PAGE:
“Rosemary has antioxidant, anti-inflammatory, and antimicrobial properties,” says Green. “In particular, it contains carnosic acid, which has been shown to improve circulation to the scalp, leading to increased hair growth.” Studies seem to confirm its effectiveness, with participants seeing significant hair growth after six months of treatment—similar to the results seen with Minoxidil.
Rosemary leaf extract is a potent antioxidant that protects the skin and prevents signs of premature aging. Rosmarinic acid (its main component) helps calm skin conditions like eczema and acne.
Trichologist David Adams recommends blending this essential oil with a carrier oil like jojoba, since putting essential oils directly on your scalp can be irritating. And for anyone worried about smelling like an Italian restaurant, Adams says the aroma of this particular oil is not too overpowering.
Tea Tree Oil
Time for a semi-gross reckoning. Your scalp is a microbiome, which means it needs some bacteria to thrive. But bad bacteria (like certain fungi) can cause dandruff and clog your hair follicles, preventing further growth. “Tea tree oil helps unclog hair follicles and reduces yeast and bacteria, an overgrowth of which is not healthy for the scalp,” says New York-based dermatologist Morgan Rabach.
A hot tip from Rabach: When looking for a tea tree product, make sure the plant name “melaleuca alternifolia'' is in the ingredients list to ensure it's a pure extract, like in this Nature's Truth oil. Again, this is an essential oil, so you’ll need to dilute it in a carrier like olive or almond oil before getting your scalp massage on.
“Peppermint oil has vasodilating properties, which means it increases blood circulation to the scalp,” says Rabach. That’s largely thanks to its menthol compound, which gives peppermint hair products that cool, reinvigorating sensation we know and love. While there aren’t any conclusive studies on peppermint promoting hair growth, anti-inflammatory menthol can soothe a dry, itchy scalp, providing a more fertile bedrock for healthy hair.
“This is a popular and trusted brand,” says Adams. “It’s organic, effective, and not very expensive.” A little can go a long way because of how strong menthol can be. Blend a few drops with a base like jojoba, grapeseed, olive, or almond oil.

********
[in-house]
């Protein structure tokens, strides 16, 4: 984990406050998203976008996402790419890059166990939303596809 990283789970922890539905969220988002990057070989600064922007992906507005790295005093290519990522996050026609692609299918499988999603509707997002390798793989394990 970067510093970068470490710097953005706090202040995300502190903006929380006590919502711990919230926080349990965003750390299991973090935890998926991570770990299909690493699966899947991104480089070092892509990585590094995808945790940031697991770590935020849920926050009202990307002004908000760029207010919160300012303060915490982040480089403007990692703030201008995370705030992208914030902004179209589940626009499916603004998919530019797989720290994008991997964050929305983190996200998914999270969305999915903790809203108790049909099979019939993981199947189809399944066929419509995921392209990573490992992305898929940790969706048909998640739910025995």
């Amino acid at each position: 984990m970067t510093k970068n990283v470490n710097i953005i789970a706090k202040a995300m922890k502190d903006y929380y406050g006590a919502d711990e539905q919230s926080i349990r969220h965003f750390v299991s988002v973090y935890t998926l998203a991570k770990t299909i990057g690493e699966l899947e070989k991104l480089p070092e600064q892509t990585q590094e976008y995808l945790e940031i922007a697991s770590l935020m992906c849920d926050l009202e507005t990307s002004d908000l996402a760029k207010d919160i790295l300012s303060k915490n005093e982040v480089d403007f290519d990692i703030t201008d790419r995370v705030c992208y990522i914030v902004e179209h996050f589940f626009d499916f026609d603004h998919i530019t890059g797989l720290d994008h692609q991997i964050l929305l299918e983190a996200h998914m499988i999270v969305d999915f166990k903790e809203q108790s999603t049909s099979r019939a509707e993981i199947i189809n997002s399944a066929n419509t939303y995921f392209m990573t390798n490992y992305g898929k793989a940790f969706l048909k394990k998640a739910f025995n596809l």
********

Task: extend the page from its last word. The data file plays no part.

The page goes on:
Castor oil is a long chain fatty acid (LCFA), which is a fancy way of saying that it has tons of essential proteins and nutrients, from vitamin E to ricinoleic acid (which helps to lock in moisture). “Castor oil assists with cultivating the necessary environment needed to nurture and support healthy hair follicles,” says Hill.
This pure, cold-pressed castor oil is already mixed in a carrier oil, meaning less time doing at-home chemistry. Use on the ends of your hair for shine and hydration, and perhaps even try it as a mask or overnight treatment.
Cedarwood oil might be a bit of a deep cut (it’s way easier to pick up a vat of coconut oil at the grocery store), but Adams touts its ability to cleanse the scalp with antibacterial and antifungal properties. Studies have also shown that a scalp massage with a cedarwood oil cocktail could be an effective treatment for alopecia. “It’s also thought to balance the sebaceous gland in the scalp and regulate the amount of natural sebum being produced,” Adams says—this can be key in treating inflammation.
A London native, Adams recommends Neal’s Yard Remedies for fairly priced essential oils. Mixed with a carrier oil, this woody essential oil can make for a great pre-bedtime scalp treatment.